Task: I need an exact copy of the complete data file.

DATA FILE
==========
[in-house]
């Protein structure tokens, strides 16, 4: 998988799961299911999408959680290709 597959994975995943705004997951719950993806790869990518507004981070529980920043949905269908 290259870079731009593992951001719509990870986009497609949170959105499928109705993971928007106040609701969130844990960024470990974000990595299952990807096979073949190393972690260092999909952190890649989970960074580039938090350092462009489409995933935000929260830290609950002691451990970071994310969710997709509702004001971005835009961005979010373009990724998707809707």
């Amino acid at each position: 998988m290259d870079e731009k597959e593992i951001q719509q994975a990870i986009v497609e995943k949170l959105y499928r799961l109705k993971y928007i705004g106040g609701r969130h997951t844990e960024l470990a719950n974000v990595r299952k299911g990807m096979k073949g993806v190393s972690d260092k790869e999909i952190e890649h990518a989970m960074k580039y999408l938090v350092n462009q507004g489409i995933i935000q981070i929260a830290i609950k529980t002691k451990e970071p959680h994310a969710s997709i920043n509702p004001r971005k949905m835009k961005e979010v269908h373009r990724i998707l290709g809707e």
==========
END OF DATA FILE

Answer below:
[in-house]
């Protein structure tokens, strides 16, 4: 998988799961299911999408959680290709 597959994975995943705004997951719950993806790869990518507004981070529980920043949905269908 290259870079731009593992951001719509990870986009497609949170959105499928109705993971928007106040609701969130844990960024470990974000990595299952990807096979073949190393972690260092999909952190890649989970960074580039938090350092462009489409995933935000929260830290609950002691451990970071994310969710997709509702004001971005835009961005979010373009990724998707809707």
């Amino acid at each position: 998988m290259d870079e731009k597959e593992i951001q719509q994975a990870i986009v497609e995943k949170l959105y499928r799961l109705k993971y928007i705004g106040g609701r969130h997951t844990e960024l470990a719950n974000v990595r299952k299911g990807m096979k073949g993806v190393s972690d260092k790869e999909i952190e890649h990518a989970m960074k580039y999408l938090v350092n462009q507004g489409i995933i935000q981070i929260a830290i609950k529980t002691k451990e970071p959680h994310a969710s997709i920043n509702p004001r971005k949905m835009k961005e979010v269908h373009r990724i998707l290709g809707e």